Despite the U.S. declaring its independence from Britain in 1776, Californians are still saddled with teacher union redcoats 240 years later.
Teacher tenure is an atrocity. Officially called “permanence,” this union-mandated work rule allows some teachers to stay in the classroom when they should be imprisoned or at least working somewhere else, preferably far away from children.
Just a few recent examples of permanence at work:
- Teacher keeps job despite ‘unsatisfactory’ rating 6 years in a row
- New Jersey teacher who was late for work 111 times in 2 years keeps job
- Teachers Unions Go to Bat for Sexual Predators
- Union Contract: Teachers Can Be Caught in School Drunk Five Times and On Drugs Three Times Before Being Fired
This awful perk is, in part, what California’s fabled Vergara lawsuit is about. Though the ultimate fate of the case is still unknown (next stop California Supreme Court), the state legislature has been trying to come up with some fixes to satisfy the reformers and the teachers unions alike. One such effort was a bill introduced by Assemblywoman Susan Bonilla, D-Concord. As originally written, Assembly Bill 934 would place poorly performing teachers in a program that offers professional support, though if they receive a second low performance review after a year in the program, they could be fired via an expedited process regardless of their experience level. Also, permanence would not always be granted after two years, and seniority would no longer be the single overriding factor in handing out pink slips. Teachers with two or more bad reviews would lose their jobs before newer teachers who have not received poor evaluations.
Ben Austin, policy and advocacy director for Students Matter (the outfit that filed the Vergara case), thought the bill was on the right track but could be even stronger. Reformer Michelle Rhee has noted that while there should be protections in place so that teachers can’t be fired for arbitrary reasons, she doesn’t think we need to reform tenure; she doesn’t see any need for it at all.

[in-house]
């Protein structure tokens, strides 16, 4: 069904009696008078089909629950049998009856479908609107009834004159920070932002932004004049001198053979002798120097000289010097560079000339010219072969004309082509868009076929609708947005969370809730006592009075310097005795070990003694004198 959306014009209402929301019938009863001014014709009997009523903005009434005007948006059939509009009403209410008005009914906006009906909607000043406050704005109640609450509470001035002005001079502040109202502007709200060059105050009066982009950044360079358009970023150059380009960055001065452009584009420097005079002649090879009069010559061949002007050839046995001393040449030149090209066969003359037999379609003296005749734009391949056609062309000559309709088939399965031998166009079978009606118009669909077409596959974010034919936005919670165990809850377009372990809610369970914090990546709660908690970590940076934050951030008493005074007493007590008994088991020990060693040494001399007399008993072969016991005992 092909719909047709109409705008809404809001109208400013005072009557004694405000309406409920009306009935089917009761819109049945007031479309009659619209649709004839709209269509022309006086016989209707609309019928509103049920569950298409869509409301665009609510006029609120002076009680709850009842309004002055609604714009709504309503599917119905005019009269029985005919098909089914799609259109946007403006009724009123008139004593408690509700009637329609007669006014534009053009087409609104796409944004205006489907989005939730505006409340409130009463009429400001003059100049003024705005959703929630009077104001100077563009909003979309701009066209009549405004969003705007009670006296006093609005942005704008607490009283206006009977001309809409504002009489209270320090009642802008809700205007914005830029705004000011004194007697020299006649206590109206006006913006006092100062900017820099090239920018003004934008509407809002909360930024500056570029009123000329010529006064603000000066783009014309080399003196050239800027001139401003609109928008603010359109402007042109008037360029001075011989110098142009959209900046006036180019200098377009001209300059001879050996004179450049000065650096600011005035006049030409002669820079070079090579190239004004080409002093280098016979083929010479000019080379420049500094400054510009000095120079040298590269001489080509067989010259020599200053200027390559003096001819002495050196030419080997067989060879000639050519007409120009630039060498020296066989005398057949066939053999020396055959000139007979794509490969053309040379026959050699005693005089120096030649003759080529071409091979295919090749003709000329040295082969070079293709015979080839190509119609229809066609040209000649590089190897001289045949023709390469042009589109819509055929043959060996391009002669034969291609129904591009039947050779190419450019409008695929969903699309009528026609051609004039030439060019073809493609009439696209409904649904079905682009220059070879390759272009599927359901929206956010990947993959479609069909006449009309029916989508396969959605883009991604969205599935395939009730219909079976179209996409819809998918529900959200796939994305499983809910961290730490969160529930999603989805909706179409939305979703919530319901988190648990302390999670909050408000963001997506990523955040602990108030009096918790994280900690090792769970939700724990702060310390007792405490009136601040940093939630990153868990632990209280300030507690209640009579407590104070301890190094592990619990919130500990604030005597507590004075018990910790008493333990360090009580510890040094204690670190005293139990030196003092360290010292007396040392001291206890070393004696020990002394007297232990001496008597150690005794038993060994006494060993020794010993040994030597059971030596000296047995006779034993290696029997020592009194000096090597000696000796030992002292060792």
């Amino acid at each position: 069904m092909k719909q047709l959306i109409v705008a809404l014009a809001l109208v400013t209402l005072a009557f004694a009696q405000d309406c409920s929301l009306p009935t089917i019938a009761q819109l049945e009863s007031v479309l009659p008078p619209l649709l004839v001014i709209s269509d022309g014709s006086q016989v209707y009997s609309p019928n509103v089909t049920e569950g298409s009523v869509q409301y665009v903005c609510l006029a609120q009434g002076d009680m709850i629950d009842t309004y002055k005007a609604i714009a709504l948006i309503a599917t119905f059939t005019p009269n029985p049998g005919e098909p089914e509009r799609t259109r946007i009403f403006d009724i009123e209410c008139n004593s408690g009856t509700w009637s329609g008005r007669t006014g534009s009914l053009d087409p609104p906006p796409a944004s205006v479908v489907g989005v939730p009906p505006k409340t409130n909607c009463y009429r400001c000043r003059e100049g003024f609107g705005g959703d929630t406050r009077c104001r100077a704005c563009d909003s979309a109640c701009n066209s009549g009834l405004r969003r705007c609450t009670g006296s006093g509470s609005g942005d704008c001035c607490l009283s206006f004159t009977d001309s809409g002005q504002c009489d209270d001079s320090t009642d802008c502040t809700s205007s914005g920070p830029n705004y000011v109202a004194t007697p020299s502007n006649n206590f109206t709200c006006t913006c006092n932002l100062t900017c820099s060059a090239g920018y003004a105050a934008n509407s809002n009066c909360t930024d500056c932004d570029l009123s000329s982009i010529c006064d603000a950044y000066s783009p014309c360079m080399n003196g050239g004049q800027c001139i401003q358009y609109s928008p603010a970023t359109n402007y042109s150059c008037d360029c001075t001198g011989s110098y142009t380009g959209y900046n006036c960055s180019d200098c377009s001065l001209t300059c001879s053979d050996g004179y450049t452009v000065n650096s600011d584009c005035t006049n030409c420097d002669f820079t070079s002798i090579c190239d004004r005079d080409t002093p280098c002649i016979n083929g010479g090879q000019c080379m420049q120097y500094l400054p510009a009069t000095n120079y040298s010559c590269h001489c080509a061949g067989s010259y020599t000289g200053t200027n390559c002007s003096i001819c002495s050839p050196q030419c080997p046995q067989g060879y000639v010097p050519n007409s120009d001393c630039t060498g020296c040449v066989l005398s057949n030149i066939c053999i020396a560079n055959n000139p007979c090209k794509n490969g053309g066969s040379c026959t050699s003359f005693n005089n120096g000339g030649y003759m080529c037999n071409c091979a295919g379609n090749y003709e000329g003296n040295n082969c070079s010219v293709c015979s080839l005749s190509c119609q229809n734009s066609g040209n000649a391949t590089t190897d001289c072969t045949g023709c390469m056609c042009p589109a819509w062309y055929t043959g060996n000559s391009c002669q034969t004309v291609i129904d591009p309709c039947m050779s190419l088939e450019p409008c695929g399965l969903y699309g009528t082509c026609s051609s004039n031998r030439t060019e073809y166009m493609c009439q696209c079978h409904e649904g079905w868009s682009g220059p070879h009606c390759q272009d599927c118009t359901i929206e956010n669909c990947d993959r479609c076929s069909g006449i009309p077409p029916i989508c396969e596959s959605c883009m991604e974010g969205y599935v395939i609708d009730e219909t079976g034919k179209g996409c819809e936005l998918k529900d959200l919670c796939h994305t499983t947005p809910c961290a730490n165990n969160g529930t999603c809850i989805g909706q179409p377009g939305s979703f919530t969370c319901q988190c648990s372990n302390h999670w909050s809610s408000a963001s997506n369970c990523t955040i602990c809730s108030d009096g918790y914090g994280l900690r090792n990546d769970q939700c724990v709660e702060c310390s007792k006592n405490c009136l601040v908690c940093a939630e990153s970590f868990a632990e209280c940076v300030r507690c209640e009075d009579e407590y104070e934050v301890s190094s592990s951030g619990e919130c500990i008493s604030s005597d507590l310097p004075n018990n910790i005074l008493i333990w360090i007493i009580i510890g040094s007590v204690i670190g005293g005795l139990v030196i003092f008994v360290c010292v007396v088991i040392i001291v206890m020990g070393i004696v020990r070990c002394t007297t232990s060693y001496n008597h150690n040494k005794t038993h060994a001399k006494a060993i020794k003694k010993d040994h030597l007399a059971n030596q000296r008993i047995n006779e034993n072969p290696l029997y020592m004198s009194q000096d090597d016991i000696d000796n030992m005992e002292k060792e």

But ultimately Austin’s and Rhee’s opinions matter little. Nor do the left-leaning San Francisco Chronicle, the libertarian Orange County Register and other California dailies that supported the bill. Parents, too, are fed up with the inability get rid of rotten apples, but too few in positions of power care about parents. In a 2015 poll, 73 percent of California voters said that teachers should never be given tenure or receive it much too quickly, and believe that performance should matter more than seniority when teachers are laid off. But voters’ opinions are not worthy of consideration. According to another poll from last year, even most educators believe that a teacher should serve in the classroom at least five years before an administrator makes a decision about whether or not to grant tenure. But then, why should teachers’ thoughts be respected?
Actually the only entity that really matters when it comes to tenure, seniority and other teacher work rules is the California Teachers Association, the powerful special interest which regularly bullies its way through the halls of Sacramento to get its way. This case was all too typical. At first, CTA opposed Bonilla’s bill on the basis that it “would make education an incredibly insecure profession.” Then the union went into hysterical mode, using its trademark loopy rhetoric to proclaim, “Corporate millionaires and special interests have mounted an all-out assault on educators by attempting to do away with laws protecting teachers from arbitrary firings, providing transparency in layoff decisions and supporting due process rights.”
And then CTA spun into action. The union arm-twisted Bonilla and ultimately managed to eviscerate the fair-minded, commonsense, hardly-radical, pro-child bill and transformed it into legislative detritus that pretty much keeps the current tenure and seniority laws securely in place. For example, tenure would be achieved after three instead of two years, whereby if a teacher doesn’t regally screw up in roughly 30 months, they essentially have a job for life. And the quality-blind seniority regimen would be virtually untouched. (For a detailed comparison of the original bill and CTA version, Students Matter has put together an easy-to-read chart.)
Claiming that the disemboweled bill was better than the status quo, Bonilla and some in the media thought the union’s version was better than none at all, and that the legislation should move forward. But Austin and other reformers were outraged and felt strongly that the sham bill should be killed. Austin declared, “Watered down and gutted beyond recognition, the new AB 934 preserves the unconstitutional and unjustifiable disparities in students’ access to effective teachers caused by the current laws.”